Recently, I came across this Newsweek interview of Jeff Kindler, CEO of Pfizer. His candor is refreshing. I only reproduce bits and pieces here. I trust nothing was lost in translation.

Q: How much is your business, like Hollywood (or Bollywood), a hit-driven business, built on blockbuster drugs like Viagra and Lipitor?
K: I’d say it’s more like golf, where you hit the ball and nine out of 10 times you slice it and it ends up in the rough. You hope the 10th time you get it on the fairway, at least I do. The pharmaceutical business has been highly dependent on golf and probably will be for the foreseeable future.

Q: You’ve announced plans to cut 10,000 jobs. How do you convince the remaining employees that Pfizer is a good place to be?
K: I say to them, “take a look at those losers over at CafePharma with nothing to do all day but bitch online about being laid off. You don’t want to be one of those, do you?” That usually gets them focused!

Q: Has the industry done a good job of justifying the price of prescription medicines?
K: What needs justification? I think the price is exactly where it needs to be. If any justification is necessary, I’d say to people, go and discover (or buy from Japan) these drugs yourselves and see how far YOU get!

Q: Has the industry done a good job of justifying its marketing costs?
K: Justify this, justify that! Didn’t I just finish answering a question about justification? Anyway, regarding marketing costs, would you ask a question like that of Pepsi or Coke? Or Chyrsler? But, hey, I hear ya! That’s why we made Jarvik — a real doctor — our Lipitor spokesperson. But he’s expensive! And I’m not sure I’m comfortable with his sexual orientation. For our upcoming Celebrex TV ad campaign, we plan to use Joe Namath — I hear he’s cheap.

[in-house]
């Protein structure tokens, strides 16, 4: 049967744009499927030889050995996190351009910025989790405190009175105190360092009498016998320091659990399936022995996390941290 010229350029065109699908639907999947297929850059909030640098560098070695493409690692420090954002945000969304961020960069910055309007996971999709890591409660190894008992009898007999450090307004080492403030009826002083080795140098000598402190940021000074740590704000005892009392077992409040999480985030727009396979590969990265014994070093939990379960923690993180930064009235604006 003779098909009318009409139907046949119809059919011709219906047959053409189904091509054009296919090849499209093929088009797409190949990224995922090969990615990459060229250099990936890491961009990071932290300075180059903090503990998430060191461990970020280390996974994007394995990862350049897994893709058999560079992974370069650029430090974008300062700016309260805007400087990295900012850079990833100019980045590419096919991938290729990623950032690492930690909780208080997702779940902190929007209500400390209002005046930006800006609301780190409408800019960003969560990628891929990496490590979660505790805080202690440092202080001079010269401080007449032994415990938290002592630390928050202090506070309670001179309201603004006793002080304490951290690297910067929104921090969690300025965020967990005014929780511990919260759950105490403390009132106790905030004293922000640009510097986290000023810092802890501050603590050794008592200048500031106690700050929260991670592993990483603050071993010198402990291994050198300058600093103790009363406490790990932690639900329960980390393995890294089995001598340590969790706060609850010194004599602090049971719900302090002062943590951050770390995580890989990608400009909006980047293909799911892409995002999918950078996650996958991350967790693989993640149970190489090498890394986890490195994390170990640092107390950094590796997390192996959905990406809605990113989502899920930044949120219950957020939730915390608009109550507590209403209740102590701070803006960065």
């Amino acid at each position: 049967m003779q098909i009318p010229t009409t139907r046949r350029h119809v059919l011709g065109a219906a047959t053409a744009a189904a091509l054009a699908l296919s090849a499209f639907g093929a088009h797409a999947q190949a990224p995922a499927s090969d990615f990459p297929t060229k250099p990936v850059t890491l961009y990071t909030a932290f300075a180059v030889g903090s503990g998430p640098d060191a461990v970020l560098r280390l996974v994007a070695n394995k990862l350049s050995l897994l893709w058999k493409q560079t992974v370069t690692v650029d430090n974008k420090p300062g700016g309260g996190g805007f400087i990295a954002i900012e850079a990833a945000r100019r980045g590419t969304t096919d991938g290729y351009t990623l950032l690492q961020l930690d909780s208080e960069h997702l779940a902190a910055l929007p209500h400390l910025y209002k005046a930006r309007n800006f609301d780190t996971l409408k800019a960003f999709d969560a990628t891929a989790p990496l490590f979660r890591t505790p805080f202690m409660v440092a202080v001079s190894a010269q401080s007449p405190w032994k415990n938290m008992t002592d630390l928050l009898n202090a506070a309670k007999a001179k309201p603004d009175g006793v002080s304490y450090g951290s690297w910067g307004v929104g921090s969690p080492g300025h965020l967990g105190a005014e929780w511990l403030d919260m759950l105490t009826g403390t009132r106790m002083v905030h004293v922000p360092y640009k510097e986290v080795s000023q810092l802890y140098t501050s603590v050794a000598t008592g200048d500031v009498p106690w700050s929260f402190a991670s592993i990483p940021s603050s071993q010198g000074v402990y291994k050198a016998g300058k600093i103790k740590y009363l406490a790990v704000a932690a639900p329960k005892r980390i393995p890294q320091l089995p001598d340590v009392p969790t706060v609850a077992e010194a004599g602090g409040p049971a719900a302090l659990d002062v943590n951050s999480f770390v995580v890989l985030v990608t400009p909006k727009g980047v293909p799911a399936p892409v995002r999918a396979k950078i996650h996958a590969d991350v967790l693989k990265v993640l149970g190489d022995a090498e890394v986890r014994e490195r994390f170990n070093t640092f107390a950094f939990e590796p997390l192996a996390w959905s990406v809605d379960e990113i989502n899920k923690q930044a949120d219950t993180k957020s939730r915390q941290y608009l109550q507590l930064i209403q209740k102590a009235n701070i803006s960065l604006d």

Q: What’s your advice to young leaders in businesses dealing with government or regulators?
K: Crush ’em like bugs! No, I’m just kidding! You need to think of them as your consultants. God knows we pay them enough! Now, that doesn’t mean you’re always going to agree with them … But you have to, as you would with any consultant, try to make them understand who’s the boss and who’s not the boss. That usually allows us to find win-win solutions, by which I mean win for us and win again for us.

Q: What’s surprised you most about being a CEO?
K: The job is much more lucrative than I even imagined. In that department, I’m doing so much better than our investors, customers, and employees, not to mention government officials, patients or the public.